Submission to the Wales & Borders Rail Franchise Inquiry vis-à-vis the rail-sea corridor from Ireland to the cities of South Wales and London Paddington via the Rosslare-Fishguard sea route, September 2013.

Express boat train departing Fishguard Harbour’s integrated rail-ferry terminal. © B. Allan.


1.    Personal introduction

·         I write as a citizen (private & non public representative) of Éire with family and friends in West & South Wales.

·         I am a longstanding user of this sea-rail route.

·         I have an interest in public transport and am the author or a website, (which includes a section on the sea-rail route) but have no connections with any transport company.


2.   Rail-sea corridor overview


·         The Fishguard-Rosslare sea route opened in 1906.

·         For many years rail & sea predominated as the main mode of travel between Ireland and Britain (and vice versa).

·         The advent of the car ferry and latterly the budget airlines saw significant attrition of sea-rail traffic.

·         The privatisation of Sealink (a division of British Rail) and of British Rail seem, at the time, to have resulted in a certain loss of focus and co-ordination.

·         These problems however are generally a thing of the past and the sea-rail corridor is operated quite efficiently.

·         In very recent years there has been something of a resurgence in usage of the classic rail and sea way of travel around Ireland and Britain and this has been formally documented by a number of ferry companies.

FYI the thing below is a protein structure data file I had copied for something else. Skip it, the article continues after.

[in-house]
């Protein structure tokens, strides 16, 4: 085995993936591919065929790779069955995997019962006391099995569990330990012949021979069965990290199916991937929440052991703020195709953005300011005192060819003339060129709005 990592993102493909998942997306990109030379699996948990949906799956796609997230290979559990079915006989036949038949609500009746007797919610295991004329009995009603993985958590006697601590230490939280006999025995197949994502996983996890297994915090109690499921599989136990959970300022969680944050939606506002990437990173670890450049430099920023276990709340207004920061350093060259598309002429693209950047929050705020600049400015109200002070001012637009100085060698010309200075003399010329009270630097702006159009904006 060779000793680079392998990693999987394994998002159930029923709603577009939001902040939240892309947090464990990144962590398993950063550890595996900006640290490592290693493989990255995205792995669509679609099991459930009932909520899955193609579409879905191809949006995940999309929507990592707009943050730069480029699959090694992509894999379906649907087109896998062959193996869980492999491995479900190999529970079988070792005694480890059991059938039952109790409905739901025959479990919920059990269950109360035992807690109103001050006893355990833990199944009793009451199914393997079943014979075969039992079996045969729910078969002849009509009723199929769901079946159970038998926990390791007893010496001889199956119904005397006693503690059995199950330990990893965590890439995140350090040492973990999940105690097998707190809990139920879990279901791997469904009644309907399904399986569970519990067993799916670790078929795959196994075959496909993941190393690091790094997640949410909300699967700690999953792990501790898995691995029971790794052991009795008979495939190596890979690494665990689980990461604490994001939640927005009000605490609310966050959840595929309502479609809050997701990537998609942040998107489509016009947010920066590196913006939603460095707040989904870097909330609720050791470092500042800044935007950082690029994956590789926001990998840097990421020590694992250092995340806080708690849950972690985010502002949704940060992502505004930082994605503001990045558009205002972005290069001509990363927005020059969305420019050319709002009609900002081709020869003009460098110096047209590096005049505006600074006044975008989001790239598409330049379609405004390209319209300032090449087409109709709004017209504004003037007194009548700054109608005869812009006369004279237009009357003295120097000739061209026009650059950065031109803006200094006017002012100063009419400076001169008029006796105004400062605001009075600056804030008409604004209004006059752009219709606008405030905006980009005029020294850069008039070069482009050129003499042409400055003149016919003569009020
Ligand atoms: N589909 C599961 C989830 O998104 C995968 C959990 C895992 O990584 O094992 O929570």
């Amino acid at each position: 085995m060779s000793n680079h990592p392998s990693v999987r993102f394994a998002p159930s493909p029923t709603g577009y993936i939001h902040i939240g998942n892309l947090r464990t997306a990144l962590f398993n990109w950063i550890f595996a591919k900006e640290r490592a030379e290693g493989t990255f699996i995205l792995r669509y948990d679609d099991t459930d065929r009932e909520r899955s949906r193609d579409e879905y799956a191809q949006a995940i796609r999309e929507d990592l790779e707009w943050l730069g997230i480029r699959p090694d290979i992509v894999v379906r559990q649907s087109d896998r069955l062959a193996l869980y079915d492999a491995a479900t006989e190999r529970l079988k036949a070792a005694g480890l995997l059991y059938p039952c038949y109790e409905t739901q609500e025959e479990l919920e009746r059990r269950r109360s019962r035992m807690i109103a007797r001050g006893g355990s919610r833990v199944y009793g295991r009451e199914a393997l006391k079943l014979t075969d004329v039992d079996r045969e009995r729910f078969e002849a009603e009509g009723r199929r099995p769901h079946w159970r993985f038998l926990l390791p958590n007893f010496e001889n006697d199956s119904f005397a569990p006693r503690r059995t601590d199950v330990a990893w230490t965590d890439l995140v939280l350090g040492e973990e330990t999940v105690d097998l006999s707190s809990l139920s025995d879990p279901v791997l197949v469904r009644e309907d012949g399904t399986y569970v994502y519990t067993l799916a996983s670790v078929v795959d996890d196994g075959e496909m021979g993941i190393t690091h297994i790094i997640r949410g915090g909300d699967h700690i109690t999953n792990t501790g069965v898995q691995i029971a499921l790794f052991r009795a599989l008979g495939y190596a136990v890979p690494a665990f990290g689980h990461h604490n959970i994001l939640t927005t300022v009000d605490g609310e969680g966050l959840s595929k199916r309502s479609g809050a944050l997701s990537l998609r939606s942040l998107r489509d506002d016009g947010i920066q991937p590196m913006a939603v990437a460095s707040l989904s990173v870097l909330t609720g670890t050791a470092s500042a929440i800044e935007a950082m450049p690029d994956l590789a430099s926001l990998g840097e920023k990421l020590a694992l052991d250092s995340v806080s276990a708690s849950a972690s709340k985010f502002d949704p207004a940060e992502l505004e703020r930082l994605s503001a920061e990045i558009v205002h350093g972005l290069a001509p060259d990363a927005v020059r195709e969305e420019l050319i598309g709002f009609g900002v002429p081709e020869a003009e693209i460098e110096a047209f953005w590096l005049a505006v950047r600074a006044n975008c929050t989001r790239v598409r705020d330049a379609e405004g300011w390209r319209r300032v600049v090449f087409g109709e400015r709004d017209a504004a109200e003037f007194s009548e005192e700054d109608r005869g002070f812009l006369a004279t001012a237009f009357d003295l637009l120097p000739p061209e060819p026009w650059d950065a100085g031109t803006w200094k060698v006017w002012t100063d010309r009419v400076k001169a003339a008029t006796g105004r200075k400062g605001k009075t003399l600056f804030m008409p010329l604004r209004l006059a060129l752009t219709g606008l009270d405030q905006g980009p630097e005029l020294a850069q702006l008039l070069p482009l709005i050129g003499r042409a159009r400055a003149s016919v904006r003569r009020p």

3.    The sea-rail corridor in operation:


3.1: sailings: Two sailings operate in each direction daily between Rosslare and Fishguard Harbour with a passage time of 3 h 15 to 3 h 30 minutes. The route is operated by Stena Line, the vessel being the superferry Stena Europe which offers a very high standard of facilities and service to passengers.


3.2: connecting trains at Fishguard Harbour: each of these sailings has a connecting train to/from the ship at Fishguard Harbour. These connecting trains are operated by Arriva Trains Wales and offer onward connections into First Great Western high speed trains to London (usually the connection is at Cardiff/ Swansea but there are some weekend variations). The daytime boat train is usually a Class 150 whereas the night boat train is often a Class 153.


3.3: connecting trains & buses at Rosslare: At Rosslare the overnight sailing each way has a rail connection (Wexford-Wicklow-Dublin Connolly InterCity line) and there is a Bus Éireann Expressway coach connection to/from Waterford city connecting to/from every Fishguard sailing. The rail service from Waterford city to Rosslare via South County Wexford was suspended by Iarnród Éireann (Irish Rail) in September 2010 and the replacement bus (Bus Éireann route 370) offers a connection from the overnight sailing ex Fishguard to South County Wexford locations as well as a connection into the evening sailing from Rosslare to Fishguard.


3.4: integrated timetable: an integrated timetable is offered and this is documented publically in several places. Online e.g.

Offline e.g. in book 3 (West Wales) of the Arriva Trains Wales printed timetable suite.

3.5: integrated ticketing: integrated ticketing is offered (exemplified in the Stena Line online material and at: ). Through ticketing was reintroduced in June 2013 between stations in Wales & England and stations on the Rosslare-Dublin line via the Fishguard-Rosslare sea route.

3.6: integrated terminal: the ferry terminal and railway station are integrated at Fishguard Harbour. This is a significant advantage and facilitates ease of transfer between rail and ship modes at Fishguard.

Unfortunately the corresponding integrated facility at Rosslare is now trackless as the station was relocated to a site on the periphery of the port complex in April 2008, around seven minutes’ walk in the open along a signposted footpath from the ferry terminal.







4.    Going forward: